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What kind of a web is that?

July 20th, 2017

What kind of a web is that?

I’ve seen random debris get stuck in a spider’s web before. I mean it’s bound to happen at some point, right? Usually, however, I believe these stray pieces of stuff get caught in webs by accident. It’s not like a spider would actually go out and pick up tiny debris to litter all over their beautiful web…right? Well, for the most part that is correct. However, there are some spiders out there that specifically decorate their webs with all sorts of debris, and one in particular that even spins little bits of their web to look like bird poop. It took scientists a while to realize this because they just thought it was actual bird poop they were seeing on these webs, not some clever trick spun by a spider that is clearly more intelligent than we know…and possibly aliens that are slowly taking over the Earth…

Ok, nix on the aliens part (it could totally be possibly, though, admit it), but that fake web bird poop being made by spiders is totally real. Scientists decided to look a little closer at some of the bird poop they kept spotting on webs of the silver-colored orb-weaving spider known as Cyclosa ginnaga spiders down in the forests of Southeastern Asia and found something they couldn’t quite believe. For spiders there are two main purposes for their coloring and the way they spin their webs: they need to be flashy enough to draw in prey, but also not attract the attention of predators. Scientists observed that the C. ginnaga spider tends to build webs decorated with beautiful spirals and sprinkles of leaf debris, but scientists have had a difficult time figuring out whether they are meant to attract attention or camouflage these silvery spiders from predators.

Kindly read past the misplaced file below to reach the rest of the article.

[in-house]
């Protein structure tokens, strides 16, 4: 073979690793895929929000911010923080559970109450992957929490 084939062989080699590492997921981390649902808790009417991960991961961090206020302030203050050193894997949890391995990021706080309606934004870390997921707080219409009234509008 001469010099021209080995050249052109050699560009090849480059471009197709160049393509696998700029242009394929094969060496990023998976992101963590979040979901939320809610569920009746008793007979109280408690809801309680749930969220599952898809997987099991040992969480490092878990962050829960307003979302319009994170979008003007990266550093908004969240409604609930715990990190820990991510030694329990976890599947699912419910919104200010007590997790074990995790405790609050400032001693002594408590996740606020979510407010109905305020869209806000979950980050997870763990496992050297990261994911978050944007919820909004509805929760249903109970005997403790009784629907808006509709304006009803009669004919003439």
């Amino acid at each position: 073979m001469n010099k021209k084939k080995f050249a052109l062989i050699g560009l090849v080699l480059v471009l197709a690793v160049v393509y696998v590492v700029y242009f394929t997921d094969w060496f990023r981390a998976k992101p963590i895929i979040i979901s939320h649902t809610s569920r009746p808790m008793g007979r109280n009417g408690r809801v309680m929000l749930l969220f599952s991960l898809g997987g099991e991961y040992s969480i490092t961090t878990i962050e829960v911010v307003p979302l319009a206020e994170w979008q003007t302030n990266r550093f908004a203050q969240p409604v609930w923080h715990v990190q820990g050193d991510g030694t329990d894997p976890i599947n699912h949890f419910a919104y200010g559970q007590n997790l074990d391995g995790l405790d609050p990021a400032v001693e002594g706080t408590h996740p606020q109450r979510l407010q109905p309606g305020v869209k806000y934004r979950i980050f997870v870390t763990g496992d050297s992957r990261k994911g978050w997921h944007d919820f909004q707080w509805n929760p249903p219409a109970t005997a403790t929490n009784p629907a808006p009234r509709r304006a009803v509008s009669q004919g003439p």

One scientist from Taiwan noticed something odd about the appearance of their webs one day and decided to look further into it. He noticed that when looking at the web with the naked eye, the actual appearance of the spiders themselves on their web often looks strangely like bird poop. He wondered if maybe it was supposed to look like bird droppings, and this strange sight wasn’t an accident at all. Using a computer program that simulated the eyesight of bees, the scientist and his group compared the sight of these spiders sitting on their bird dropping spot and looking like bird droppings with actual bird droppings. When seen through the eyes of a bee or wasp, they found that the two were indistinguishable. It seems like these spiders actually spin a small section to look like bird poop when they are sitting on it, thus protecting them from attacks by predators such as wasps. The mixture of their coloring and the specific web spot made them blend in with their web and simply look like bird poop to any nearby predators. That’s pretty freaking clever if you ask me.

Have you ever seen things on a spider’s web that looked like one thing, but was actually part of the web when you looked closer? What other things might particular spiders use this tactic to camouflage themselves to look like?

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